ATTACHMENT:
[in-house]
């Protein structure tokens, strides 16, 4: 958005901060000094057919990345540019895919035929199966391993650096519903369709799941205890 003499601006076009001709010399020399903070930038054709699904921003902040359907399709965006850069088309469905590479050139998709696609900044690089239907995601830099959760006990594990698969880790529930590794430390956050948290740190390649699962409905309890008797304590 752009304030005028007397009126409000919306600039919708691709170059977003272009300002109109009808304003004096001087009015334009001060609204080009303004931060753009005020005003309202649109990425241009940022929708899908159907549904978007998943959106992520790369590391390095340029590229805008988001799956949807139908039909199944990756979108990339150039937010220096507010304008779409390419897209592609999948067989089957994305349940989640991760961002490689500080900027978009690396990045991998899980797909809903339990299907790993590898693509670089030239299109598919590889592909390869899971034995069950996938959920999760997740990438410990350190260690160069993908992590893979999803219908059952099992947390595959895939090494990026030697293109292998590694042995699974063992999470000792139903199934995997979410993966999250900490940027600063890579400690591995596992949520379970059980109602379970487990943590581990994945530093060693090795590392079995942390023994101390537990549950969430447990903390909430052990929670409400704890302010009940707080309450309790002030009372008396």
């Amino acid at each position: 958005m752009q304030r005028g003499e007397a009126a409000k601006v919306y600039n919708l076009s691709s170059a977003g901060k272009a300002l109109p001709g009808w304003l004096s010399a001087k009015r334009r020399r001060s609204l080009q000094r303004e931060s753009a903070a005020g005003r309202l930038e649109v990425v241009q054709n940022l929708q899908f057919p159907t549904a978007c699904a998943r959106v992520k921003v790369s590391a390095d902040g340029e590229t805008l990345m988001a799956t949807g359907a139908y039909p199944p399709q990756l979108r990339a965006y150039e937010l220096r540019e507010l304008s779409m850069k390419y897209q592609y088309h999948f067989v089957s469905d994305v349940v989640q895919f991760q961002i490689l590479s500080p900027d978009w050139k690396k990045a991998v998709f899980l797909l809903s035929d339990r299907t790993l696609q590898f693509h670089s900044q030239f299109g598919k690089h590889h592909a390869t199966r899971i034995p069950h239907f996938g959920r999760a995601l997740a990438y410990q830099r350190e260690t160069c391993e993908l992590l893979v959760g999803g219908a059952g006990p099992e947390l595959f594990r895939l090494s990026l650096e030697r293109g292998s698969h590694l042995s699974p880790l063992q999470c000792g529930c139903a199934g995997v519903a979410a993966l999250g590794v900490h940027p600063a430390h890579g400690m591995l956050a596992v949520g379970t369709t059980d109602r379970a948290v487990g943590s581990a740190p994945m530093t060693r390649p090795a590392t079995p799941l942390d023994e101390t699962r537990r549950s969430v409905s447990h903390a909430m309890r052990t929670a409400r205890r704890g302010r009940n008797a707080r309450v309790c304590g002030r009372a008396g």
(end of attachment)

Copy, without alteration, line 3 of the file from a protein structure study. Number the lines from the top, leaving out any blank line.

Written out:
């Amino acid at each position: 958005m752009q304030r005028g003499e007397a009126a409000k601006v919306y600039n919708l076009s691709s170059a977003g901060k272009a300002l109109p001709g009808w304003l004096s010399a001087k009015r334009r020399r001060s609204l080009q000094r303004e931060s753009a903070a005020g005003r309202l930038e649109v990425v241009q054709n940022l929708q899908f057919p159907t549904a978007c699904a998943r959106v992520k921003v790369s590391a390095d902040g340029e590229t805008l990345m988001a799956t949807g359907a139908y039909p199944p399709q990756l979108r990339a965006y150039e937010l220096r540019e507010l304008s779409m850069k390419y897209q592609y088309h999948f067989v089957s469905d994305v349940v989640q895919f991760q961002i490689l590479s500080p900027d978009w050139k690396k990045a991998v998709f899980l797909l809903s035929d339990r299907t790993l696609q590898f693509h670089s900044q030239f299109g598919k690089h590889h592909a390869t199966r899971i034995p069950h239907f996938g959920r999760a995601l997740a990438y410990q830099r350190e260690t160069c391993e993908l992590l893979v959760g999803g219908a059952g006990p099992e947390l595959f594990r895939l090494s990026l650096e030697r293109g292998s698969h590694l042995s699974p880790l063992q999470c000792g529930c139903a199934g995997v519903a979410a993966l999250g590794v900490h940027p600063a430390h890579g400690m591995l956050a596992v949520g379970t369709t059980d109602r379970a948290v487990g943590s581990a740190p994945m530093t060693r390649p090795a590392t079995p799941l942390d023994e101390t699962r537990r549950s969430v409905s447990h903390a909430m309890r052990t929670a409400r205890r704890g302010r009940n008797a707080r309450v309790c304590g002030r009372a008396g």